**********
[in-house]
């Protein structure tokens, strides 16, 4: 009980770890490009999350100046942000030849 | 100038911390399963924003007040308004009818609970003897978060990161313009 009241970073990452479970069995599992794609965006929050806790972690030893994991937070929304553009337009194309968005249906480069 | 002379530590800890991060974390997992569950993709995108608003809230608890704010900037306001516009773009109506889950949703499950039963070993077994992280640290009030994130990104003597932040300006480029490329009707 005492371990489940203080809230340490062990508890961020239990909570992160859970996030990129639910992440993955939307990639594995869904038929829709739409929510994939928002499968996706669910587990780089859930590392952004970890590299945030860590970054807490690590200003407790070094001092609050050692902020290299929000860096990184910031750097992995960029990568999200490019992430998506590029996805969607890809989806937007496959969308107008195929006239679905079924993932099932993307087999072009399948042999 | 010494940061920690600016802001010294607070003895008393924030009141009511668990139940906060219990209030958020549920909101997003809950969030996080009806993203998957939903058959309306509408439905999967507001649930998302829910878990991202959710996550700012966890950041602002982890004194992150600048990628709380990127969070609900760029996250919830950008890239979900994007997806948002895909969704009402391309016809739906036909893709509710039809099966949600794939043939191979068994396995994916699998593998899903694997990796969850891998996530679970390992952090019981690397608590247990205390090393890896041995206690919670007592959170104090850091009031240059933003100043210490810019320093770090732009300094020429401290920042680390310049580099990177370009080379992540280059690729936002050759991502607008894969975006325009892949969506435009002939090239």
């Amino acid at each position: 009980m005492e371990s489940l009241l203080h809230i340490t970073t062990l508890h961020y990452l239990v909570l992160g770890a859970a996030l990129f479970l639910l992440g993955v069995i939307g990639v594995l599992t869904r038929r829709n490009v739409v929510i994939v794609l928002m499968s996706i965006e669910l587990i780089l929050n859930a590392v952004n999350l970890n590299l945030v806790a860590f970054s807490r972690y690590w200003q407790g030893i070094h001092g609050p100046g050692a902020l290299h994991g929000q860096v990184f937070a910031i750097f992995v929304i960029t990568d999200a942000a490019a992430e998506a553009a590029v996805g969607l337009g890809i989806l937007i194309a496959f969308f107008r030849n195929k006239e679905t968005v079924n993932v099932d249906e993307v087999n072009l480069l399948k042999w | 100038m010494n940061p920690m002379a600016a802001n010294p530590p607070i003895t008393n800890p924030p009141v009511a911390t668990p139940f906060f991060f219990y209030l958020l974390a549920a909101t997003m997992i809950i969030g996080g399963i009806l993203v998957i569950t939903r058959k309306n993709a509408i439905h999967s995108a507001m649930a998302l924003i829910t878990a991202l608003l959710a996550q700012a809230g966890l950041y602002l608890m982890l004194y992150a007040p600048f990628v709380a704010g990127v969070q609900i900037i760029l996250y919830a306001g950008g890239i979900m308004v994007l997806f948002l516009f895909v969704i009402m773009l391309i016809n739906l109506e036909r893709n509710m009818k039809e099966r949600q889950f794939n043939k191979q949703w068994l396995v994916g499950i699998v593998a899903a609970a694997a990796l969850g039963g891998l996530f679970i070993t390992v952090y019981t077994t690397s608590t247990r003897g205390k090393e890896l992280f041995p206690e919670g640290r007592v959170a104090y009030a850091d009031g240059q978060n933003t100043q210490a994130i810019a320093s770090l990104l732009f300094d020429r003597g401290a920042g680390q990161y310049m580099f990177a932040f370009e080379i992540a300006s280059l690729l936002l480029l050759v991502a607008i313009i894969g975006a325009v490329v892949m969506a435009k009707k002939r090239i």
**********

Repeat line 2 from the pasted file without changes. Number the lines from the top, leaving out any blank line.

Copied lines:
């Protein structure tokens, strides 16, 4: 009980770890490009999350100046942000030849 | 100038911390399963924003007040308004009818609970003897978060990161313009 009241970073990452479970069995599992794609965006929050806790972690030893994991937070929304553009337009194309968005249906480069 | 002379530590800890991060974390997992569950993709995108608003809230608890704010900037306001516009773009109506889950949703499950039963070993077994992280640290009030994130990104003597932040300006480029490329009707 005492371990489940203080809230340490062990508890961020239990909570992160859970996030990129639910992440993955939307990639594995869904038929829709739409929510994939928002499968996706669910587990780089859930590392952004970890590299945030860590970054807490690590200003407790070094001092609050050692902020290299929000860096990184910031750097992995960029990568999200490019992430998506590029996805969607890809989806937007496959969308107008195929006239679905079924993932099932993307087999072009399948042999 | 010494940061920690600016802001010294607070003895008393924030009141009511668990139940906060219990209030958020549920909101997003809950969030996080009806993203998957939903058959309306509408439905999967507001649930998302829910878990991202959710996550700012966890950041602002982890004194992150600048990628709380990127969070609900760029996250919830950008890239979900994007997806948002895909969704009402391309016809739906036909893709509710039809099966949600794939043939191979068994396995994916699998593998899903694997990796969850891998996530679970390992952090019981690397608590247990205390090393890896041995206690919670007592959170104090850091009031240059933003100043210490810019320093770090732009300094020429401290920042680390310049580099990177370009080379992540280059690729936002050759991502607008894969975006325009892949969506435009002939090239």